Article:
Last night, I had a conversation on Twitter about trifle.
It came about in response to this tweet:
Casper does NOT like Trifle ……..I am truly lost for words. He cant be my Son.—
Nina Tame (@buxtontheblue) February 21, 2011
I’m not hugely keen on trifle either, and so I sympathise with Casper. It’s the sponge, you see. I don’t like the sponge.
If you’re not familiar with trifle, Wikipedia explains:
Trifle is a dessert dish made from thick (or often solidified) custard, fruit, sponge cake, fruit juice or gelatin, and whipped cream. These ingredients are usually arranged in layers with fruit and sponge on the bottom, and custard and cream on top.
There is also a photo to illustrate:
This trifle has been decorated with orange and lemon jelly slices, which can be used to add sweet, zesty flavour and a colourful sparkling finish to cakes, cupcakes, lemon tarts and gateaux. Or, in this case, a trifle.
Back to the sponge. In a traditional (although as Wikipedia explains, not the original) trifle recipe, sponge forms the base layer. This is then covered variously in layers of jelly, fruit, cream and custard. Sometimes the sponge is soaked in sherry. The consequence of soaking a sponge cake in sherry and covering it in jelly and custard is that the sponge goes soggy. I am not suggesting anything radical here. This is just a matter of physics. For some, this may be an attractive proposition – soggy sponge. But I don’t like it, in fact, I’d prefer trifle without sponge. I’m not saying my view on this matter is so strong that I refuse to eat trifle which does contain sponge, just that I make sure to eat the sponge first, so that the trifle is “safe”.
I have always eaten systematically. “Front loading” the early mouthfuls with whichever element I liked least, saving the ones I liked best for last. As a child, I would take this to extremes, eating all of one thing, then all of another, with favoured items untouched until the end (so, say, an English breakfast would be eaten in this order: all of the beans, all of the tomato, all of the egg, all of the mushrooms, all of the sausage, all of the bacon – these last two could be swapped round if it looked like a nice sausage). This systematic approach often irritated my sister, who adopted a different method (if eating sausage, mash and beans, she would chop the sausage up into little bits and stir the mash and the beans and sausage chunks up into a revolting goo, smothering it with ketchup). I gradually relaxed my food policy, or at least made it more subtle. I still “front load” my early mouthfuls, and the whole time as I eat, I continue to attempt to identify which item I shall leave until the very end. I also try to avoid contamination. Sacrificing a chip or two to create a dam, protecting the others from encroaching beans.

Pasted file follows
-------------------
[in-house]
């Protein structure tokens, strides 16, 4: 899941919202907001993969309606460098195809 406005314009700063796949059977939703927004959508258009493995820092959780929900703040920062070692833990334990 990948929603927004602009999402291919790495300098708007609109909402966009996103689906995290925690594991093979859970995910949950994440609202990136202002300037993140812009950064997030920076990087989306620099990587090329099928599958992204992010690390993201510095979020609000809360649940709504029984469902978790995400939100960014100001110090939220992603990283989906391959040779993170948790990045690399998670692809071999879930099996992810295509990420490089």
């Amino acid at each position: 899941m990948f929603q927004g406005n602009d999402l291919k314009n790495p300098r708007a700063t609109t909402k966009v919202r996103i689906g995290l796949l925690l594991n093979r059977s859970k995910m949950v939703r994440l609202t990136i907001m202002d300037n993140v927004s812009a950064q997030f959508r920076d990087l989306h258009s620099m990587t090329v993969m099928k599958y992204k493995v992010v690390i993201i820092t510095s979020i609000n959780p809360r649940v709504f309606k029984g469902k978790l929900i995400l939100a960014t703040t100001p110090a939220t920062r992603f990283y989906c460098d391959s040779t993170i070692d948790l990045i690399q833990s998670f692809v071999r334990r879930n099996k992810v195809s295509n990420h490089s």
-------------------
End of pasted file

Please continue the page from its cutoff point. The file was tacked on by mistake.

I attempted to explain my sponge worries, but the 140 character limit on Twitter made it difficult. I suggested a trifle without sponge, but this was mocked. I felt alienated and rejected. I don’t think I have ever felt so alone.
I thought of Twilight Zone: The Movie. I watched it years ago on video and haven’t seen it since, so don’t really remember too much of it. However, one story popped back into my head. A guy in a bar starts mouthing off, making racist comments to his friends. He leaves the bar and finds himself in Europe in the 1940s. SS officers appear and start chasing him, having identified him as Jewish. Then he’s transported to the deep south of America, where members of the Ku Klux Klan see him as black and form a lynch mob. Then he’s in Vietnam and attacked by US soldiers. This racist man finds himself in a variety of situations where he is the victim of the prejudice he bitterly directs at others.
At that moment, rejected on Twitter because of my extreme views about trifle, I realised I was the sponge.